Such is in the past. It is now time to look forward, toward the next group of the citys policy-makers: recently elected Kerry Donley (D), Frank Fannon (R) and Alicia Hughes (I) and incumbents Mayor Bill Euille, Vice Mayor Del Pepper, Rob Krupicka and Paul Smedberg. The new Council can learn from, question, carry out and build on the last Councils efforts without wasting money already spent on planning initiatives; focus on prioritizing what the citys overall goals should be in this unique economy: Economic development, education, public safety, working with non-profits to provide services social and otherwise to constituents and environmental consciousness.
The most recent Council members planned, planned and planned (foresight probably kept the budget gap from being even worse). The next Council needs to implement, implement and implement the development plans on which the previous one spent taxpayer money to initiate. The new Council will have to prioritize capital improvement projects with the initiatives like Eco-City to reach a balance. This may mean focusing on developments that are realistic according to the budget and capital improvement program which the current Council and city manager have done possibly putting some projects on the shelf.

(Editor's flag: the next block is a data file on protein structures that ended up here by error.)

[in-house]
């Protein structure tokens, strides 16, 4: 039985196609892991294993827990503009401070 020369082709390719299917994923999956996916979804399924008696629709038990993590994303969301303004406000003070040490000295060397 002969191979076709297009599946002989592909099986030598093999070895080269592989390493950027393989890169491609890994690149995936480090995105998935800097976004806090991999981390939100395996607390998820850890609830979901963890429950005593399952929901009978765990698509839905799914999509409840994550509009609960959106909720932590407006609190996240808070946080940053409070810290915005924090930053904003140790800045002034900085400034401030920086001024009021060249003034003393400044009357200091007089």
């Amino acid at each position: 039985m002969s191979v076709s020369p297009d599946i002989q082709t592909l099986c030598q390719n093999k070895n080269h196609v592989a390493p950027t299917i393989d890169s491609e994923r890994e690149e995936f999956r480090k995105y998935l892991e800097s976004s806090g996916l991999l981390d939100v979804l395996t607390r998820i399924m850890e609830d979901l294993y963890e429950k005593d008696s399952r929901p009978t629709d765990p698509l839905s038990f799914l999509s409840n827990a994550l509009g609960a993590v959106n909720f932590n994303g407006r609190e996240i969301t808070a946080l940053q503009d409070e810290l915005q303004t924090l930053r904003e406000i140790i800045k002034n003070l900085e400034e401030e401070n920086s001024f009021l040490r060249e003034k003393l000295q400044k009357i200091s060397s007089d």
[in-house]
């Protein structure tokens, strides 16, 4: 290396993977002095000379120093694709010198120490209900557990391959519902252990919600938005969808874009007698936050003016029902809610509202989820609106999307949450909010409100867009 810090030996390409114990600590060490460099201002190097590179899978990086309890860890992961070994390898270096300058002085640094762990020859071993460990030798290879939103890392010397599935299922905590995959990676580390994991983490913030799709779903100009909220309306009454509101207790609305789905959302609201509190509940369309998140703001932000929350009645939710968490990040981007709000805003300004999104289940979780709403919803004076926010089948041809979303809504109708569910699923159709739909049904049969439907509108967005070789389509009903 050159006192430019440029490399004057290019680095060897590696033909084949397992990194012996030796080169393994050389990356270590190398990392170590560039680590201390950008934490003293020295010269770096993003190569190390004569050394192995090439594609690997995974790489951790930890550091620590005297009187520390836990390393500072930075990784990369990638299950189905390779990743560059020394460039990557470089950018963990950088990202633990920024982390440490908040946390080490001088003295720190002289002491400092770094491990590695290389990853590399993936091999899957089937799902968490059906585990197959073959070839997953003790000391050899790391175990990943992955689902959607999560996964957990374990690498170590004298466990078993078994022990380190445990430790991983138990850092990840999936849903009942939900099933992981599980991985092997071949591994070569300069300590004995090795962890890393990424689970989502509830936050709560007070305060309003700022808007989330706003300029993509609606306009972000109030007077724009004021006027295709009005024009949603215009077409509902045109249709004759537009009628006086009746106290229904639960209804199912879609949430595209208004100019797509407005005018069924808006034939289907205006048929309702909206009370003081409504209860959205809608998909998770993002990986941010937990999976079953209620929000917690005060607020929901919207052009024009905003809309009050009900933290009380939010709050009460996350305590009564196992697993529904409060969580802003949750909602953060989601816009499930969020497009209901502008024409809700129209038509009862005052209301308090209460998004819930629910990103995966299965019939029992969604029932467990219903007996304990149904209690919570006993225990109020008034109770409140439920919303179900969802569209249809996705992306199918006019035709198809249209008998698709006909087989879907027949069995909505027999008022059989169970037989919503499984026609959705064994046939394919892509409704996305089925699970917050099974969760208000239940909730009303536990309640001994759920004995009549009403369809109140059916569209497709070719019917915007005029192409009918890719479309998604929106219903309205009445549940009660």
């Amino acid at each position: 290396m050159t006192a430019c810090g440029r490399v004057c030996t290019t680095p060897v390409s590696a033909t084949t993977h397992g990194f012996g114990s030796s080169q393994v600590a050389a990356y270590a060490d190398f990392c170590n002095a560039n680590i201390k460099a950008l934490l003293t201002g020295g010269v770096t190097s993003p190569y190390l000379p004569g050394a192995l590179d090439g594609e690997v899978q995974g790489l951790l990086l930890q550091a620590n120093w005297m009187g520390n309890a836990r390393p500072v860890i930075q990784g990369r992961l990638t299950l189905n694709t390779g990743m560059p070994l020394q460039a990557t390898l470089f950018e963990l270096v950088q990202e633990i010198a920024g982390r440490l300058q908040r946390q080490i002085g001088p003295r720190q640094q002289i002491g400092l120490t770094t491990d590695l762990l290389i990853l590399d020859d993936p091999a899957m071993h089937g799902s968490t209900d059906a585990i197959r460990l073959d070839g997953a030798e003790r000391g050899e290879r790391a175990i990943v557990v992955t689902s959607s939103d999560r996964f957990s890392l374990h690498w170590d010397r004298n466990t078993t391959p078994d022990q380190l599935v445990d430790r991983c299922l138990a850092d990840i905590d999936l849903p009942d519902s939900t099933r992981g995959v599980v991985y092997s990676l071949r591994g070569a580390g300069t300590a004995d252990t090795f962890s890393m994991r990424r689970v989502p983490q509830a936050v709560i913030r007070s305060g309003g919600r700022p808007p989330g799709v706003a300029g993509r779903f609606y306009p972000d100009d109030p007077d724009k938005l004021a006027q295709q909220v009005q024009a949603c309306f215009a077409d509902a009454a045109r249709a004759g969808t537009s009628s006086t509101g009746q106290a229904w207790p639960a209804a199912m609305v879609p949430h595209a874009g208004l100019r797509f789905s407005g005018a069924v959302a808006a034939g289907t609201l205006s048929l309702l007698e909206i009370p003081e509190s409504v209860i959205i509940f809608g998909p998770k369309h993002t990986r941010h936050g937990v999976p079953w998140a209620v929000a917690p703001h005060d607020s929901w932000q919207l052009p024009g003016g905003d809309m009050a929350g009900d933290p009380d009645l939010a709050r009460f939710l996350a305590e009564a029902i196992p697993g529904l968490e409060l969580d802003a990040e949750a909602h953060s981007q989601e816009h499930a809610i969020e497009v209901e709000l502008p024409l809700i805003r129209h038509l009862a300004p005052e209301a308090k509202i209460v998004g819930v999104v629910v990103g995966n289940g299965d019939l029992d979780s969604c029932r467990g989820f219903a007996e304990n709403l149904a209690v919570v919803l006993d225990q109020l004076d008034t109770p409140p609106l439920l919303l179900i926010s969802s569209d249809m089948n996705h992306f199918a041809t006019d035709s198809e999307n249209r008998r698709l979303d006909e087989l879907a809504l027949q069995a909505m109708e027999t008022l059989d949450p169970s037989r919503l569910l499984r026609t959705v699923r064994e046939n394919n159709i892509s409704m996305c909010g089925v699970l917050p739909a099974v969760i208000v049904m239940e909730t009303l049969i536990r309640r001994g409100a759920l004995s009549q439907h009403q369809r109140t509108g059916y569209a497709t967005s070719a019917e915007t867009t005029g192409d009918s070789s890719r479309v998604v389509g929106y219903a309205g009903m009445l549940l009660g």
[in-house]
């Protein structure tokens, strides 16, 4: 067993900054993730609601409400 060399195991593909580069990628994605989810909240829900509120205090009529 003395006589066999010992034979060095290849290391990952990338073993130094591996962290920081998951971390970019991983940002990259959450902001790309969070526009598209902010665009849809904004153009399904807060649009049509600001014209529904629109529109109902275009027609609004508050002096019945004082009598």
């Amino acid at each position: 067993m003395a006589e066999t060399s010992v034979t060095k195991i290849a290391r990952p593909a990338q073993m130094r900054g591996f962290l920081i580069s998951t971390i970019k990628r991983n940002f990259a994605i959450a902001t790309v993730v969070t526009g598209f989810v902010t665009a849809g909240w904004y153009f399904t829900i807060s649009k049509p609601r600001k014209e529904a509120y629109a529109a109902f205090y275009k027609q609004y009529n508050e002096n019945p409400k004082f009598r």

The new-look Council, now with more diversity of politics, gender, race and background, can learn from a study commissioned this past term that, when complete, will give Council the tools needed to streamline the government. Maximizing the efficiency of employee pay while providing its workers with deserved salary and benefits can be achieved.
There is now no room for a gaping void in communication and discourse among elected officials and staff members when it comes to the safety of its residents. The ethanol debacle proved this. The new Council can proceed, too, in its attempts at mitigating Norfolk Southern Corporations presence, though not at the endless expense of taxpayers, as the prospect of ousting the company from the city legally and for good does not look promising.
Finally, there are nuances to be worked out with the new November elections before they begin in 2012. The new, more diversely minded Council should examine, extract from and codify the following possibilities: staggered terms, non-partisan elections, keeping municipal elections in non-national and state election months and dividing the city into wards for election purposes. Looking into these possibilities could induce compromises among differing views.
To list all of the successes and failures of the out-going policy makers is seemingly impossible yeomans work (especially because some will not be seen for many years down the road) as is the part-time public office at times. In three years, the reputation of the incoming Council members will likely be equally abstract, though bringing their new ideas and new voices to the table while learning from, building on and thoughtfully differing with the voices of their colleagues. Getting there will certainly be interesting and, hopefully, fruitful.